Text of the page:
Full-length Mirror Bypass Doors, Make a Room Look Bigger
Our habit of occasionally changing houses means that I have been through the ritual of finding a good location for a full length mirror a number of times. One of us doesn’t just throw on a t-shirt, jeans and skater shoes every day, so apparently checking out the ensemble for clashing colors, misaligned buttons and accessories is a thing. My thing is making sure my wife has a mirror to view herself head to toe because I cannot be trusted to call a timeout when she intends to head out the door in violation of some fashion rule.
A good way to be in compliance with the full length mirror rule is to install a set of mirror bypass doors. Not only do these doors function as full length mirrors, they can also make a room look larger.
Another advantage of this product is that it can fit into a wide range of openings as long the header is not too low or the opening too wide. The doors have quite a range of elevation adjustment and, because they overlap, there is a good deal of leeway for how much they overlap each other when the doors are closed.
Although these doors give the installer a lot of flexibility for opening size, there is an ideal setup that looks best, provides maximum access to the closet when open, and rolls the smoothest when operating the doors. Whenever possible, we try to get the opening to this ideal. Of course, when framing a new opening you can get it spot on. If you have much experience with home improvement projects, you’ve discovered that things are rarely ideal and you often have to figure out how to make it work.
We’ll take a look at some of the ways to make mirrored bypass doors work in some of the situations you may have inherited, but first let’s see how to set these doors up when starting with new construction.
For New Construction
Most of these door kits are intended for 4-, 5- or 6-ft. openings in a house that has 6-ft., 8-in. high doors. Start with getting the right kit: 4, 5 or 6 feet. With someone to help, open the kit somewhere you can keep the doors protected while the rest of the process is completed. (This may be in your garage or a bedroom where there is wall space and where kids won’t be playing.)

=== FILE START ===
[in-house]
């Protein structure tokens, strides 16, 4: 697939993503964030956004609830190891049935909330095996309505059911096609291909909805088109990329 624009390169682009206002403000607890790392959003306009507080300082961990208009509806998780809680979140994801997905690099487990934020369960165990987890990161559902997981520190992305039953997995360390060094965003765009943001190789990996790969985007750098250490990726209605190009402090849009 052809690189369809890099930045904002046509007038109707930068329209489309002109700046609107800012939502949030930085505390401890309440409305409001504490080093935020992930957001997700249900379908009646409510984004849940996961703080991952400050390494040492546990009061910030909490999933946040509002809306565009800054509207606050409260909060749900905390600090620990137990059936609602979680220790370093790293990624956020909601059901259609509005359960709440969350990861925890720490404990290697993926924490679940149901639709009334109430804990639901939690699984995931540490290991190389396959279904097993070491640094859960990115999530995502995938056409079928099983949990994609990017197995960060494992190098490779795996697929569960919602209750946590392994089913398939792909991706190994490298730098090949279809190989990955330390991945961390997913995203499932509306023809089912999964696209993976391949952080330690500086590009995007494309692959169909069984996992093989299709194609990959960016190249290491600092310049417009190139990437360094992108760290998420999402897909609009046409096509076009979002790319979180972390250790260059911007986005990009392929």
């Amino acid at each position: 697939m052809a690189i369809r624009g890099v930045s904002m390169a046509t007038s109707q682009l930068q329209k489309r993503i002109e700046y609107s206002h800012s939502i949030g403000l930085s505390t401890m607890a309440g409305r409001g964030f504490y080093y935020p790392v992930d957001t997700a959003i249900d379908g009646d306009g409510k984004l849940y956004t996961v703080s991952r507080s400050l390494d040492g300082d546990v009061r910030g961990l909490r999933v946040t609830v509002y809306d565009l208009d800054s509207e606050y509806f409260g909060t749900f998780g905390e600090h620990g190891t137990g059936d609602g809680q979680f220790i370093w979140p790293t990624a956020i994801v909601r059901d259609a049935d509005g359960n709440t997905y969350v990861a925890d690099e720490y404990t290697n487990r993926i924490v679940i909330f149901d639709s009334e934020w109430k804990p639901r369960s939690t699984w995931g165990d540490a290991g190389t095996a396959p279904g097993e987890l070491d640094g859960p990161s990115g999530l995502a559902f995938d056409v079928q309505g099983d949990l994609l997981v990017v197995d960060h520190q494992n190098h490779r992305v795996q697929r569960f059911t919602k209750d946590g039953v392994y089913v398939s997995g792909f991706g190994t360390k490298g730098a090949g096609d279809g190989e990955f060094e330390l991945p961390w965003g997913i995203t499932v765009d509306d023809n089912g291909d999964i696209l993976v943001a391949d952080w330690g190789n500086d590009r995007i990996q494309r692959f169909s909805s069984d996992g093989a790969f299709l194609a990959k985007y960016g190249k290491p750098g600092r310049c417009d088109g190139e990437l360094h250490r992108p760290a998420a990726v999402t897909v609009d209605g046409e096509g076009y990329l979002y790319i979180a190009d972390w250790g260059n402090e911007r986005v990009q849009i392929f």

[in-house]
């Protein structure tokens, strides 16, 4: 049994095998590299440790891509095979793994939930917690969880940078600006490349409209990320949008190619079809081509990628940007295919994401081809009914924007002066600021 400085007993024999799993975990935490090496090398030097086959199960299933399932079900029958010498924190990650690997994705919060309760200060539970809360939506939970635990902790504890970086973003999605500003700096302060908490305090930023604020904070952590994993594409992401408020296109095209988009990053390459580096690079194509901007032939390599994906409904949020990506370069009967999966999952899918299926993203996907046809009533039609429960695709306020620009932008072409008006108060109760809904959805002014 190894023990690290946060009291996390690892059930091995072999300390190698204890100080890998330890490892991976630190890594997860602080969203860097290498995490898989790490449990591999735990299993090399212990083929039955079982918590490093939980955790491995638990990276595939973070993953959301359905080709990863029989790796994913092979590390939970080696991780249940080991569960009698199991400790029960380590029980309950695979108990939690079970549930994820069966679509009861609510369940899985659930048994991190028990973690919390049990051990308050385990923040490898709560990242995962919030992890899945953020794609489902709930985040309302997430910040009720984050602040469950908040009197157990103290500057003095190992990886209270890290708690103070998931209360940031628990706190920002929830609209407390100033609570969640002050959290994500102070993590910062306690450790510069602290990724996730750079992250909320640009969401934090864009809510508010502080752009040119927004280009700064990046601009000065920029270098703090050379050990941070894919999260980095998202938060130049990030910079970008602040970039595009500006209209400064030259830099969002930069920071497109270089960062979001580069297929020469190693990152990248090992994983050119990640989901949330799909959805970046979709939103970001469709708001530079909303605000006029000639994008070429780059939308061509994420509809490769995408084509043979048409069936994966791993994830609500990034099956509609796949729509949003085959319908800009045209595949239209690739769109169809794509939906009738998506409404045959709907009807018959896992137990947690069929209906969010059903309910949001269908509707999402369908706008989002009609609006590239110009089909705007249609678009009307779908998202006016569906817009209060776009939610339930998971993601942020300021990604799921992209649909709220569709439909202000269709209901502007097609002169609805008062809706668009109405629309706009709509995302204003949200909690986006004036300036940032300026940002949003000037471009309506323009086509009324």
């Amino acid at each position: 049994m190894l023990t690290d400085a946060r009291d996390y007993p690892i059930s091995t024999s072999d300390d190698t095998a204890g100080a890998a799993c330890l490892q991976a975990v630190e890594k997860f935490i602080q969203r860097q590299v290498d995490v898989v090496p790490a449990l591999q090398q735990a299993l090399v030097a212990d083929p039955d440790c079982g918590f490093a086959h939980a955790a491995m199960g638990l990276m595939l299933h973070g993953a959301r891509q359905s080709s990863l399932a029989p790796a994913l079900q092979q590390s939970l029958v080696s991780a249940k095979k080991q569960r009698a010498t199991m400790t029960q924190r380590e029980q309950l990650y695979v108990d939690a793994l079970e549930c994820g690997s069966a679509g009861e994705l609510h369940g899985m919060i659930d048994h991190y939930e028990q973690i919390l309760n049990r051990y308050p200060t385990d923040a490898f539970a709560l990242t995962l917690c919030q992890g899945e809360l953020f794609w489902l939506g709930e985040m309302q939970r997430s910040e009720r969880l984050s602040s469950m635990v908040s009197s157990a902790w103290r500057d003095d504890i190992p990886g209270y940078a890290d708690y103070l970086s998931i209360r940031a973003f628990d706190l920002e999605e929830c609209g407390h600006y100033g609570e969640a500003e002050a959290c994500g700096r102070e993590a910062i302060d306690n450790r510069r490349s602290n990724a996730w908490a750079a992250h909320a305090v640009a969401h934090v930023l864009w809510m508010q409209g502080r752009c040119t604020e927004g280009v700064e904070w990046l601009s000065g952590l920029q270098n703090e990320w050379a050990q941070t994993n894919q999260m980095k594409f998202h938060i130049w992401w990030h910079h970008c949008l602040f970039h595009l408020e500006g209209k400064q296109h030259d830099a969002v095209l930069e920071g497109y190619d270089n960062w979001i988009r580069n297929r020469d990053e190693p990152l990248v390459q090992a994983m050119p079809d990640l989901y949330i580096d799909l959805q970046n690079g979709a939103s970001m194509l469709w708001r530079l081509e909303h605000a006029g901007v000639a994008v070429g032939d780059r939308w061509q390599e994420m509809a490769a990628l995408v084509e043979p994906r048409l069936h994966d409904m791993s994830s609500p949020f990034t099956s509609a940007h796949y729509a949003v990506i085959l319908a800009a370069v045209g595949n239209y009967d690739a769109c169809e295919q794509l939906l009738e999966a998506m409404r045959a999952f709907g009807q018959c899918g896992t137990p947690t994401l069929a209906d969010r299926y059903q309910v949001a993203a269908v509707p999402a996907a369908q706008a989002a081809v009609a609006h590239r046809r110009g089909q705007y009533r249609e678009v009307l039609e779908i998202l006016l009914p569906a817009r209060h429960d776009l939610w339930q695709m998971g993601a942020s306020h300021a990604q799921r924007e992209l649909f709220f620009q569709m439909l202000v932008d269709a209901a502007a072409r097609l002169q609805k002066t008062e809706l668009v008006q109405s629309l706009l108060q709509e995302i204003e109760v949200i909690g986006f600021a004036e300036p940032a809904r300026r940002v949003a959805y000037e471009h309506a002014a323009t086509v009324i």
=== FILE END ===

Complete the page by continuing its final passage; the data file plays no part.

Get out the floor track and put it on the floor. Stand a door with the wheels in the floor track. Have your helper steady the door while you take some measurements. Look at the clearance from the bottom of the door to the floor track. You want about 1/2 inch, but it may have been shipped with much more than that. Adjust the screws to get the door to that 1/2-in. gap.
With your helper still steadying the door on the floor track, gently set the header valance over the door and rest it on top.
Hook your tape under the floor track and measure to the top of the header valance. Add 1/2-in. to get your finished header height. This measurement will need to be adjusted to allow for your flooring. If it will be hardwood, simply subtract the thickness of the hardwood, because the floor track will be mounted right onto the hardwood.
If the flooring will be carpet or tile, you will need to put a strip of plywood under the floor track to get it to the right elevation. It’s often best to take the floor track to where you can compare to the desired flooring. Make sure your floor track elevation takes into account the tile substrate or carpet pad along with the finished material.
Lean the doors against a wall with one overlapping the other about one inch. Have a look at that amount of overlap. Look good? Measure the width of the combined over-lapped doors. This is the horizontal measurement of your finished door opening.
One common change in width occurs when you want to change from bifold doors to bypass doors. Because the bypass doors overlap, you may need to add some material to the inside of the opening to get the doors to overlap.
Tips & Tricks
Installing bypass mirrors is not difficult but there are some tips that can make the doors function and look much better.